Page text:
7 things you should know about the opera 'Moby-Dick'

When author Herman Melville’s “Moby-Dick; or, The Whale” was first published in 1851, it was a commercial flop. At the time, the novel was considered too long, too convoluted and perhaps too metaphorical for readers used to Melville’s straight-forward adventure stories. “Moby-Dick” achieved acclaim only when it resurfaced in the 1920s, praised by celebrated authors such as D.H. Lawrence and Ezra Pound and rediscovered for generations to follow.

Since the roaring ’20s, Melville’s whaling story has found its lasting place in the cultural zeitgeist.

“Moby-Dick,” a standard on most school reading lists, has been turned into countless screen adaptations, including John Huston’s celebrated 1956 film starring Gregory Peck and the upcoming film “In the Heart of the Sea” from director Ron Howard about the events that inspired Melville’s novel. The classic also inspired a 1990s musical, and of course, Melville’s words have been analyzed by scholars and students for decades.

“Moby-Dick” also inspired a triumphant, critically acclaimed opera, which opens at LA Opera (www.laopera.org) on Oct. 31. The opera will make what you learned in high-school English class come to life. Composer Jake Heggie’s opera takes you on an ocean journey, a spectacular feat involving elaborate sets, choreography and costumes. (Spoiler alert: Keep an ear out for the famous opening line of Melville’s novel, “Call me Ishmael,” which is uttered during the opera.)

Here are seven things you should know about the staged version of “Moby-Dick” at LA Opera.

The opera successfully squeezes 25 hours’ worth of reading material into a riveting three-hour performance. Heggie and librettist Gene Scheer choose the most dramatic moments of Melville’s novel to add to their production’s wow factor.

Unlike the novel, “Moby-Dick” the opera takes place entirely at sea. A vast set is used for the main whaling ship, the Pequod, while projections depict smaller boats the crew boards to harpoon whales. Through the magic of theater, audiences are transported onto the high seas.

Pip is a “pants role.” The term refers to the tradition in opera of casting female singers to play roles of boys or young males. Creating cabin boy Pip (played by soprano Jacqueline Echols) as a pants role allowed for a seasoned female actor to tackle the pivotal character and help bring out Captain Ahab’s humanity. And yes, Pip really flies. Cast overboard and lost at sea during the opera, Pip is raised above the stage via a wire. The character then swims through projections of a blue ocean, wondering about his location at sea and in search of the Pequod.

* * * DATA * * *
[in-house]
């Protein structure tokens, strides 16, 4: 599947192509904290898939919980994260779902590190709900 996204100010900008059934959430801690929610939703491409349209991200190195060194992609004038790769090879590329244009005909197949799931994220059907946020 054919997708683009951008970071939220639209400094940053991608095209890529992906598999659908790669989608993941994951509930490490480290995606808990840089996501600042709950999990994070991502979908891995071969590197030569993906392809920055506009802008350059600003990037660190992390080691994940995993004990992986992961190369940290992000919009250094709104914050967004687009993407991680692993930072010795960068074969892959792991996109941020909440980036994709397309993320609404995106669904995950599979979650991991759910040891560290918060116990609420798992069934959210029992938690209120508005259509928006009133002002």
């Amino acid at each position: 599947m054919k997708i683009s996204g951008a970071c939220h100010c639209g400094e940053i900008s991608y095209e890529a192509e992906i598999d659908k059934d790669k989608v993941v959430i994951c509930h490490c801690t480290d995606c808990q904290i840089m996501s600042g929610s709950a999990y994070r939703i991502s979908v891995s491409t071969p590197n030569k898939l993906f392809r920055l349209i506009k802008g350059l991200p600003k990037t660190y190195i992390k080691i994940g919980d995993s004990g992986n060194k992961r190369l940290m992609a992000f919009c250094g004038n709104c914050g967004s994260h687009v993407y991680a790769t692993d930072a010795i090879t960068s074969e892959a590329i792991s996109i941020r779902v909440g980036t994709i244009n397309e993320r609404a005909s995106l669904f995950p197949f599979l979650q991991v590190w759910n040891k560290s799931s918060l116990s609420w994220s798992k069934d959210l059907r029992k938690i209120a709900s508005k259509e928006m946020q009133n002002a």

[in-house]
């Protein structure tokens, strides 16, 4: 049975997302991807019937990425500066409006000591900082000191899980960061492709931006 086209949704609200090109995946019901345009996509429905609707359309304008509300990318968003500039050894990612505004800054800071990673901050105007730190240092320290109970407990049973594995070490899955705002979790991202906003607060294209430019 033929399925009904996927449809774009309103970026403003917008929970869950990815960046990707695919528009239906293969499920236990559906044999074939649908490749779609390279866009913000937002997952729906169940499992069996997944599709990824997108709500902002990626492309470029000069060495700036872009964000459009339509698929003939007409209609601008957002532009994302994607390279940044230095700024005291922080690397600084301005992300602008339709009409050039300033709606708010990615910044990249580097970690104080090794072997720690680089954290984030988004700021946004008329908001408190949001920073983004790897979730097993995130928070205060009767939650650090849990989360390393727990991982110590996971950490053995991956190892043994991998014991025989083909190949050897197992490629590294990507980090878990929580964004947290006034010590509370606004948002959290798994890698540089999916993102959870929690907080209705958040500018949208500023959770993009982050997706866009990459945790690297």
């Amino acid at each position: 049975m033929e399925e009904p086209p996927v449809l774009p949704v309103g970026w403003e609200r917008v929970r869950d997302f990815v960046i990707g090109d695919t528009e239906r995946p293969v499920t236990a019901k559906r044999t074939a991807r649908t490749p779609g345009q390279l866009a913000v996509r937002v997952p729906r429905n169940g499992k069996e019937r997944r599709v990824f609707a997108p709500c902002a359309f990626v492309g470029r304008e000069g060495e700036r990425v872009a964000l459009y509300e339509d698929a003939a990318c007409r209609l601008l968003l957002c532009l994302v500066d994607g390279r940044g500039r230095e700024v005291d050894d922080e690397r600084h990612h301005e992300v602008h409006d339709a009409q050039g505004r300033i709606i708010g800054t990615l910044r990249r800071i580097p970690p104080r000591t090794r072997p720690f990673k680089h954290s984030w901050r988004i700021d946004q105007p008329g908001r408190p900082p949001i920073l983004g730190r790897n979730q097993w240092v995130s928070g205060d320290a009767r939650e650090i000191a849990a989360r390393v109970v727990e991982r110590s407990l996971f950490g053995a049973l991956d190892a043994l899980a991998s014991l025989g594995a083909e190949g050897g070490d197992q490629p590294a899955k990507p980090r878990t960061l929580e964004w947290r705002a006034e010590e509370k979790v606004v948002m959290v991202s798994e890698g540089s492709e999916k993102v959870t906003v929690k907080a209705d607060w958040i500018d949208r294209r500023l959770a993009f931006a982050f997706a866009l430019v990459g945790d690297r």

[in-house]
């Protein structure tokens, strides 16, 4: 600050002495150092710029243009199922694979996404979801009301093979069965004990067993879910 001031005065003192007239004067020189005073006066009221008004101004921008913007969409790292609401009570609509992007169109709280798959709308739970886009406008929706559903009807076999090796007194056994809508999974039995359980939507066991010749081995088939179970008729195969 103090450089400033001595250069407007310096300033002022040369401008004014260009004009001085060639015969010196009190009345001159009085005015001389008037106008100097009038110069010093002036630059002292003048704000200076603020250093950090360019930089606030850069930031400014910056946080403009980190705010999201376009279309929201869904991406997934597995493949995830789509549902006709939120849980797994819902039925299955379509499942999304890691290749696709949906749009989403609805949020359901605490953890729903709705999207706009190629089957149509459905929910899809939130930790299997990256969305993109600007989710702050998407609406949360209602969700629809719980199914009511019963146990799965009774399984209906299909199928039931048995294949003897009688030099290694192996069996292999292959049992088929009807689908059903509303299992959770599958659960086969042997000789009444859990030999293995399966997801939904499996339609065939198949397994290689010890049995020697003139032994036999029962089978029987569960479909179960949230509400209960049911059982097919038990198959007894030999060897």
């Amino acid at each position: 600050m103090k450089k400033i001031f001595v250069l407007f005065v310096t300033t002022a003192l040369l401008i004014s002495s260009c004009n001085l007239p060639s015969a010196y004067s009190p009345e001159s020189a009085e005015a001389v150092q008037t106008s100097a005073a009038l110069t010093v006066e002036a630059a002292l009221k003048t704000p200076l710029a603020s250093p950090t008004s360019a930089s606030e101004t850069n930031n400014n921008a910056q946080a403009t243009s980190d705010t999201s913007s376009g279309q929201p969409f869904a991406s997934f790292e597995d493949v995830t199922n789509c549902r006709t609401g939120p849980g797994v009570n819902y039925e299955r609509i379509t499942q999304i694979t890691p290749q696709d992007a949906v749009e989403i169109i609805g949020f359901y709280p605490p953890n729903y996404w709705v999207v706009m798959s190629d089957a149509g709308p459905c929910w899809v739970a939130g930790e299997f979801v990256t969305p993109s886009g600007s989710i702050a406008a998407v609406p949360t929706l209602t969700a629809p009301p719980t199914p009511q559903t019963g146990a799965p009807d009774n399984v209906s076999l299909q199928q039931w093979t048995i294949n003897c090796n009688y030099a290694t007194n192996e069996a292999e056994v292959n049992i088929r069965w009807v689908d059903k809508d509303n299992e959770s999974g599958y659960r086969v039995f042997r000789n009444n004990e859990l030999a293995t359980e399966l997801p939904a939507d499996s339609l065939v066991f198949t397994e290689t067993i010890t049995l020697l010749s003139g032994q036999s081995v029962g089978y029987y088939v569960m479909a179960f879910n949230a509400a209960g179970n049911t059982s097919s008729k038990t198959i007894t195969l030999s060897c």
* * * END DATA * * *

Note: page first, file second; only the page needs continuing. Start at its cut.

Yes, that’s really a peg leg. Tenor Jay Hunter Morris, who plays Captain Ahab in LA Opera’s production, spends hours traversing the stage on a peg leg. This is a masterful feat, as enduring the leg contraption adds to the character’s obsessive behavior.

Melville’s story is narrated in retrospect by crew member Ishmael while Heggie’s opera is set in real time. Audiences experience the adventures of whaling and Ahab’s obsessive behavior through the opera along with the other characters. Don’t worry. Ishmael isn’t left on shore in this stage adventure. He’s in the opera but in a slightly different way than the book.

“Moby-Dick” is not the stereotypical opera where cast members plant their feet and sing their hearts out. It’s a physical piece that shows the athleticism and endurance demanded of sailors of the 19th century. You’ll see the physicality of the cast through climbing and sitting on “rungs,” set pieces situated at various heights on the stage to portray the actual height differences on a ship.

“Moby-Dick” has wowed audiences worldwide. Since premiering at Dallas Opera in 2010, the opera has been performed nationally at San Diego Opera, San Francisco Opera and Washington National Opera and internationally at State Opera of South Australia and Calgary Opera. It has become a grand, contemporary opera, a tribute that Melville’s sea tale deserves.

“Moby-Dick” opens at LA Opera on Oct. 31 and runs through Nov. 28. For more information and to purchase tickets, visit www.laopera.org.

--Tribune Content Solutions for LA Opera

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